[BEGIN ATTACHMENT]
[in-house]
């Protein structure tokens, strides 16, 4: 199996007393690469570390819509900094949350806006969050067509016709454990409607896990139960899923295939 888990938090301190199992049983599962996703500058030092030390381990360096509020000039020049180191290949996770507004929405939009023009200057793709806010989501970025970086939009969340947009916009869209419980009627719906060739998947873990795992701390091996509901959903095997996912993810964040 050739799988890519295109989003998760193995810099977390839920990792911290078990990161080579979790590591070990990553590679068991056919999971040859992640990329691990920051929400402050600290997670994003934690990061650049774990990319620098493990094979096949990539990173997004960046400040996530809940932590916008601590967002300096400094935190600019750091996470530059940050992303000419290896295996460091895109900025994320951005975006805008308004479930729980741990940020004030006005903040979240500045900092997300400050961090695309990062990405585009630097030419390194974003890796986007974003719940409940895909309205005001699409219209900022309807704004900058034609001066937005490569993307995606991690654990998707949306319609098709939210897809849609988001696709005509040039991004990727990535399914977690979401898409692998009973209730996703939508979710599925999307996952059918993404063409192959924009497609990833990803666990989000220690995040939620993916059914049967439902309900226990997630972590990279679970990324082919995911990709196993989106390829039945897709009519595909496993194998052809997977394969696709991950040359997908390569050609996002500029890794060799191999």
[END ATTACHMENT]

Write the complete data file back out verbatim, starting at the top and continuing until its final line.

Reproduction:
[in-house]
């Protein structure tokens, strides 16, 4: 199996007393690469570390819509900094949350806006969050067509016709454990409607896990139960899923295939 888990938090301190199992049983599962996703500058030092030390381990360096509020000039020049180191290949996770507004929405939009023009200057793709806010989501970025970086939009969340947009916009869209419980009627719906060739998947873990795992701390091996509901959903095997996912993810964040 050739799988890519295109989003998760193995810099977390839920990792911290078990990161080579979790590591070990990553590679068991056919999971040859992640990329691990920051929400402050600290997670994003934690990061650049774990990319620098493990094979096949990539990173997004960046400040996530809940932590916008601590967002300096400094935190600019750091996470530059940050992303000419290896295996460091895109900025994320951005975006805008308004479930729980741990940020004030006005903040979240500045900092997300400050961090695309990062990405585009630097030419390194974003890796986007974003719940409940895909309205005001699409219209900022309807704004900058034609001066937005490569993307995606991690654990998707949306319609098709939210897809849609988001696709005509040039991004990727990535399914977690979401898409692998009973209730996703939508979710599925999307996952059918993404063409192959924009497609990833990803666990989000220690995040939620993916059914049967439902309900226990997630972590990279679970990324082919995911990709196993989106390829039945897709009519595909496993194998052809997977394969696709991950040359997908390569050609996002500029890794060799191999």